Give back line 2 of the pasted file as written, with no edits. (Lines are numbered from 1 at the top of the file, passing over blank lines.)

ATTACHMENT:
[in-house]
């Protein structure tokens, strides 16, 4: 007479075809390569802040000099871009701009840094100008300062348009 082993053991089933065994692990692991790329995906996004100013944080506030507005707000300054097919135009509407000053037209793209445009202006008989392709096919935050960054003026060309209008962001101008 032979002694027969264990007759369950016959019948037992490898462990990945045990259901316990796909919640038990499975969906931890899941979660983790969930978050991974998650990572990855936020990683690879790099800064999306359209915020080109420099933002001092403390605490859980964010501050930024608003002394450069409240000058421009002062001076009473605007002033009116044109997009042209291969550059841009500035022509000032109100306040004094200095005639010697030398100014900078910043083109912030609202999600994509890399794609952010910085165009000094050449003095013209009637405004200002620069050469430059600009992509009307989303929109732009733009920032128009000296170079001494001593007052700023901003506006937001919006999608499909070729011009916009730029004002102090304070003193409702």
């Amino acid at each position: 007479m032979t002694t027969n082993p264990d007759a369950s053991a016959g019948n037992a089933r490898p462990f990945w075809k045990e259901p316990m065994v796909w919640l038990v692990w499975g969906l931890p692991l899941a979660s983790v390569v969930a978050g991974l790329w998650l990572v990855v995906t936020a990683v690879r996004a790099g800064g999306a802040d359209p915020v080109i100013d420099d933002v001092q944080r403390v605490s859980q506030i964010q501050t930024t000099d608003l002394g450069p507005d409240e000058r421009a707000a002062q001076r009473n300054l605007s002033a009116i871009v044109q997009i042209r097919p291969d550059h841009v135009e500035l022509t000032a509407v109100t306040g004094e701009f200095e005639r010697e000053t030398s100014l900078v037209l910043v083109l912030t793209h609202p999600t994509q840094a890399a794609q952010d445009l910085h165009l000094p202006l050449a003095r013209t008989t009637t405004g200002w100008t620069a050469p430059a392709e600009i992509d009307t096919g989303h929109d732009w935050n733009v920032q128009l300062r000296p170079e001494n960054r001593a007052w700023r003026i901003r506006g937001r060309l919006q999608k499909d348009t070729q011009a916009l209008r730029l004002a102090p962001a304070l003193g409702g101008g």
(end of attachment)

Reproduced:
């Protein structure tokens, strides 16, 4: 007479075809390569802040000099871009701009840094100008300062348009 082993053991089933065994692990692991790329995906996004100013944080506030507005707000300054097919135009509407000053037209793209445009202006008989392709096919935050960054003026060309209008962001101008 032979002694027969264990007759369950016959019948037992490898462990990945045990259901316990796909919640038990499975969906931890899941979660983790969930978050991974998650990572990855936020990683690879790099800064999306359209915020080109420099933002001092403390605490859980964010501050930024608003002394450069409240000058421009002062001076009473605007002033009116044109997009042209291969550059841009500035022509000032109100306040004094200095005639010697030398100014900078910043083109912030609202999600994509890399794609952010910085165009000094050449003095013209009637405004200002620069050469430059600009992509009307989303929109732009733009920032128009000296170079001494001593007052700023901003506006937001919006999608499909070729011009916009730029004002102090304070003193409702």